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British Residency

British Residency

British Residency

Hyderabad has monuments other than the Charminar and Falaknuma Palace. Mallik Thatipalli details the doomed love story behind one of the best British Era structures in India, The Residency building…

A walk through the past

While Taj Mahal is famously referred to as the greatest testament of love (justifiably so), Indian history is littered with mammoth complexes which were built on the edifice of love. The British Residency Building in Hyderabad has a riveting story to share, which has all the makings of a bestseller – a majestic mansion built to house a doomed tale of love and its lapse into ruin only to be resurrected by painstaking restoration. 

Built in 1805 as a symbol of opulence, the British Residency building was literally hidden away in the premises of the Koti Women’s college till a novel (The White Mughals by William Dalrymple) which detailed the love story at the heart of the building brought it back into the limelight in 2002. Few, including the students who study there, know the full extent of the rich story their premises store in its lavish staircases and luxurious galleries. 

While Hyderabad is no stranger to opulent mansions, the Residency Building stands out even in the exacting completion it faces. Designed by Lieutenant Samuel Russell of Madras Engineers, it was built to impress and induce awe even amongst its grand visitors which included the then Nizam of Hyderabad, one of the richest men in the world. 

Built in the neoclassical architectural style popular at the time, it’s massive scale (originally 60 acres, now reduced to 42 acres) combined with the fact that its location was on the banks of the River Musi ensured that it was the most sought after setting for social events. Garden parties, soirees and music mehfils by the stalwart artists of the day were held in its landscaped garden overseen by the memsahibs of the house. 

The love story which inspired the building

Colonel James Achilles Kirkpatrick was the British Resident or Ambassador at the Indian court of Hyderabad between 1797 and 1805. Kirkpatrick had come to India full of ambition, intent on making his name in the subjugation of a nation; but instead it was he who was conquered, not by an army but by a Hyderabadi noblewoman called Khair un-Nissa.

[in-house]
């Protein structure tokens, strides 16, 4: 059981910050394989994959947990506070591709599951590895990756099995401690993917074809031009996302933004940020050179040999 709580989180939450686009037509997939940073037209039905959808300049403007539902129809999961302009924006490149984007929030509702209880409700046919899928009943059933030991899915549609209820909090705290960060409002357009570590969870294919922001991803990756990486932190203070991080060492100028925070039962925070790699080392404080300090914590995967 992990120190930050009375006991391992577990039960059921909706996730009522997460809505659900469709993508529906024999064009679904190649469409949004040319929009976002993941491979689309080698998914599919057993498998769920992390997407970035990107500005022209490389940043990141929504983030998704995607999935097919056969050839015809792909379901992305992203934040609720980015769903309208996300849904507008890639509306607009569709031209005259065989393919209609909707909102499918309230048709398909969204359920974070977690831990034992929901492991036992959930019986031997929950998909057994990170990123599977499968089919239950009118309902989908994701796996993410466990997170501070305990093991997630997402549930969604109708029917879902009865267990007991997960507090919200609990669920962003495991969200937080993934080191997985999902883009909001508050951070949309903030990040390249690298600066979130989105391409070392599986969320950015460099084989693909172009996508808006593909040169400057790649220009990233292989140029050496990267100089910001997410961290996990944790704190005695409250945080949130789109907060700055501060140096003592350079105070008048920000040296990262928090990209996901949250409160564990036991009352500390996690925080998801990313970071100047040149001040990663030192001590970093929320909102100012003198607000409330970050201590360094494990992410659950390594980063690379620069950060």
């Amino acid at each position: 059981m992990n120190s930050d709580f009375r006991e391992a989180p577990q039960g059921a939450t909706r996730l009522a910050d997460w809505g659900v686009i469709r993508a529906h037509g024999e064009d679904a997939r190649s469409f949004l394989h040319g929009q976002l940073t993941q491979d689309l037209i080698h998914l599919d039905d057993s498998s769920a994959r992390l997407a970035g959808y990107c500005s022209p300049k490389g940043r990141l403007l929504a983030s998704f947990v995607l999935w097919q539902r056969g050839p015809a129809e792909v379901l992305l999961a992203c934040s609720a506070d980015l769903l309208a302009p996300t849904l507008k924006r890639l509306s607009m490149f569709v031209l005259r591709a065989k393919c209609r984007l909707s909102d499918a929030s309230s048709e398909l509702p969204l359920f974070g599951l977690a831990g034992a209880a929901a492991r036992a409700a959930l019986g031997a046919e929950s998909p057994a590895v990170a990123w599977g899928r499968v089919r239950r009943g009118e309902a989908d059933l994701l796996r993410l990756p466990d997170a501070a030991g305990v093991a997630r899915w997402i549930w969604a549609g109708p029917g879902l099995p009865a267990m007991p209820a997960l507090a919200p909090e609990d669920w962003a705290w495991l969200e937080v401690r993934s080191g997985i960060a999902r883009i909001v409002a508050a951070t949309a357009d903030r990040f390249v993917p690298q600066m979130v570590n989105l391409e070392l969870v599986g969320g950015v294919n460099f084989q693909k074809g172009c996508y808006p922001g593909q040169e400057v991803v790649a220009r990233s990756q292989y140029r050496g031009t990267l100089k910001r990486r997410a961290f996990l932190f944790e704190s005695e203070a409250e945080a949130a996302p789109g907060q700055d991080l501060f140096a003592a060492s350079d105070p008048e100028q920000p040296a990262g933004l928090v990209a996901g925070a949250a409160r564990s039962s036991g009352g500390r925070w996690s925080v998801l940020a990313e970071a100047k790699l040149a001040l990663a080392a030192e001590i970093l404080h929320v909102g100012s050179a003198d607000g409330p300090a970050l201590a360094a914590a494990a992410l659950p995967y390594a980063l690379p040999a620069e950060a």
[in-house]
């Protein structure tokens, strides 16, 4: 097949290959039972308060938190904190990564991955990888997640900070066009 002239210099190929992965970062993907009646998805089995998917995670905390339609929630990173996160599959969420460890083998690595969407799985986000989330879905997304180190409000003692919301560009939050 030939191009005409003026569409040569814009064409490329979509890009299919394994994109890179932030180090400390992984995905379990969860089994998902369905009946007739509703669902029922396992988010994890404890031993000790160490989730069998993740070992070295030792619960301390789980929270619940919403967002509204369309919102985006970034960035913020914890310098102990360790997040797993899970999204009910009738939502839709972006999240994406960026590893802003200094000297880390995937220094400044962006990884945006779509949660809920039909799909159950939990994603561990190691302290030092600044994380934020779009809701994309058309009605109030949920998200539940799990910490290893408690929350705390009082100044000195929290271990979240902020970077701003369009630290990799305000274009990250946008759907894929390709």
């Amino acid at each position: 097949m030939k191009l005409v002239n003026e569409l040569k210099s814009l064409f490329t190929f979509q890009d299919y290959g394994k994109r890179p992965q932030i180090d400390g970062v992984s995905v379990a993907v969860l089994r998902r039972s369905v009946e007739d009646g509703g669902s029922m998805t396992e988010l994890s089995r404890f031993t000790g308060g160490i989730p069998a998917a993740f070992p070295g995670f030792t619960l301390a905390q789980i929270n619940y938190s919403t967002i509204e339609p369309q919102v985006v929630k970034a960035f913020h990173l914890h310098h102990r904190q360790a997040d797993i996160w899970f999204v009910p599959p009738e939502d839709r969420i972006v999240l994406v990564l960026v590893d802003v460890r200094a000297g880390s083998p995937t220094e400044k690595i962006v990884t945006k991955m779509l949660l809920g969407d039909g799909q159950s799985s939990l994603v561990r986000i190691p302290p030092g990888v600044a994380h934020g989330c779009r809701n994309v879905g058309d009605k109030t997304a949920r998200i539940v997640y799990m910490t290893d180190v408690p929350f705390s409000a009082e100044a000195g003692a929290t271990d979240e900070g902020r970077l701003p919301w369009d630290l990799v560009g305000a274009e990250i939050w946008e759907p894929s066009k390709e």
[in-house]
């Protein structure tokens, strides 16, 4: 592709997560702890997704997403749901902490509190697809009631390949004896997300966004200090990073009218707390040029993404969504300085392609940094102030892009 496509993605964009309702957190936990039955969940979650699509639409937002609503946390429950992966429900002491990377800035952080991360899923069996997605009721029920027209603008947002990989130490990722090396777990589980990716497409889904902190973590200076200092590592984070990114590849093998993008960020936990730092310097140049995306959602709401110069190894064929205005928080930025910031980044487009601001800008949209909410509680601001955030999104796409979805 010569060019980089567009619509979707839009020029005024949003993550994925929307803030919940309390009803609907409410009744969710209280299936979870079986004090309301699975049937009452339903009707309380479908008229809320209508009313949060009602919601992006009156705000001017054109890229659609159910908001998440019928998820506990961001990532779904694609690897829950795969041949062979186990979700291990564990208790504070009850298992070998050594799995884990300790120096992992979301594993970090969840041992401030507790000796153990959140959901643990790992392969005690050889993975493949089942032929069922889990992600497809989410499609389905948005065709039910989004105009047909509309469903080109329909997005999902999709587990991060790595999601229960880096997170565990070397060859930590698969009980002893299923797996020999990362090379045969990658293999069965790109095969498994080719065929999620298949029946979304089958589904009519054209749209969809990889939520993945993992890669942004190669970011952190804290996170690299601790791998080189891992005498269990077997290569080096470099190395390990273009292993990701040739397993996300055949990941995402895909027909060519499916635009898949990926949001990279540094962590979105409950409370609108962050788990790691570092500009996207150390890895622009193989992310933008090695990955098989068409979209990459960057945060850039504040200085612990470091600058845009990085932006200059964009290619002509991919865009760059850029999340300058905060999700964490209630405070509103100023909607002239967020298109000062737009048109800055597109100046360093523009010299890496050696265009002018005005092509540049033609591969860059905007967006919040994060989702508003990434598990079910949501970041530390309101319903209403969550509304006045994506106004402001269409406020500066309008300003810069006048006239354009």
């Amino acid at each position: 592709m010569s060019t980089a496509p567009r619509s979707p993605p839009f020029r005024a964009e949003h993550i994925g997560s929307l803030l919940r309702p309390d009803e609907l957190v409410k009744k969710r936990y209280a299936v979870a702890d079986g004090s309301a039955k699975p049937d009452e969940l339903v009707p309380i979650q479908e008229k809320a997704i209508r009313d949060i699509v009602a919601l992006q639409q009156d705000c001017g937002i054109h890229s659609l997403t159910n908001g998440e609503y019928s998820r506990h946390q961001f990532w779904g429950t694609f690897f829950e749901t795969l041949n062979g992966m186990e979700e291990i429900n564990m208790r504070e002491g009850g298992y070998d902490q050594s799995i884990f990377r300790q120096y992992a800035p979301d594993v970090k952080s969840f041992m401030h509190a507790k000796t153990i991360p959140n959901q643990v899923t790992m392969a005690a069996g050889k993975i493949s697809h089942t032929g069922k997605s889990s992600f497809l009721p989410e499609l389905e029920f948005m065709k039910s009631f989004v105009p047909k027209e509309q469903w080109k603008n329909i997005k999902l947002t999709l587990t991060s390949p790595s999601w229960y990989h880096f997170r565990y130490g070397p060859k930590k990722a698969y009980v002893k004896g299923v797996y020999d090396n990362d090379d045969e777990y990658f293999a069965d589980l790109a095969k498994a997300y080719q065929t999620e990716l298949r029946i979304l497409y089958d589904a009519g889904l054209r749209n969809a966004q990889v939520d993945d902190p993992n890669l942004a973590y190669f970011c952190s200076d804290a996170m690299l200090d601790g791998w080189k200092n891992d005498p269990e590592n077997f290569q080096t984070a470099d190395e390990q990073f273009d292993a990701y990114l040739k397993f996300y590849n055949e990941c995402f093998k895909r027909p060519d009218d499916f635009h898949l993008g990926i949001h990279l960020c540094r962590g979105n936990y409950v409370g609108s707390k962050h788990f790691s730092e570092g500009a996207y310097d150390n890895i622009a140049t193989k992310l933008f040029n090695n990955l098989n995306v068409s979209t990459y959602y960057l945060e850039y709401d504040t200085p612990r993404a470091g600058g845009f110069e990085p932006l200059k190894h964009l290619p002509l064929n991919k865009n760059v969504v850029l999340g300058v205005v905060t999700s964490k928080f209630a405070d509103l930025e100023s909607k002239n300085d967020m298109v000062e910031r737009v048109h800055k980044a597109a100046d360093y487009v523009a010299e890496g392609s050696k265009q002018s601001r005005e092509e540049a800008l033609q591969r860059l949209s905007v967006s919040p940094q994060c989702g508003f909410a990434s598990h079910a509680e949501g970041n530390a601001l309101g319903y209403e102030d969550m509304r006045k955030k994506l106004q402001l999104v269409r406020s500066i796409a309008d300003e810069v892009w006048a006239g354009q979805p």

An exceptionally good-looking man (his portrait was recently discovered in the store room of Salar Jung museum) his courtship of Kahir-un-Nissa was frowned upon both by his countrymen and the Hyderabadi aristocracy. Braving opposition the couple married in 1800 and Kirkpatrick not only adopted Mughal clothes and ways of living, but had actually converted to Islam, wrote Urdu poetry and became a double agent working against the East India Company and for the Hyderabadis.

Besotted by his wife, he started building an opulent mansion for her which even included a separate zenana quarters. Within the compound is a miniature model of the building and many believe that this was so Kirkpatrick’s wife, who remained in purdah, could see the entire mansion, including the front. 

While the couple lived happily during the short duration of their marriage, their turbulent love story came to an end very soon owing to their early deaths. Since Kirkpatrick’s death, their erstwhile home was designated as the official residence of the British Residents to Hyderabad. 

The opulence of the building        

A vast villa surrounded by ancient trees, it attracts attention at first glance with an imposing edifice which boast of massive Corinthian pillars 40 feet in height. Sprawled at either ends are a posse of two lions at 60 feet space of 21 marble stairs. 

As a former British Residency, it weaved its own magic with galleried halls and drawing rooms, a Durbar Hall of astounding proportions with chandeliers from King William IV’s Palace, painted ceilings, parquet floors of inlaid wood flanked by giant mirrors. It boasted of dungeons in the basement and oval ball rooms signifying the luxury and opulence the British Residents in India were accustomed to. 

Generally recognized as one of the important British era buildings, others being the one in Calcutta and Fort George of Madras, it is a perfect Palladian building, and not many know that it is extremely similar in design to the White House in Washington DC. 

The Story of its decay

When the British left Hyderabad in 1949, the Koti residency was converted into a women’s college, established in 1924. It is interesting to note that till the handover, the premises were maintained by the Nizam’s government. Between 1949 and 1952, the Residency buildings were modified and modernized for the use of Women’s college.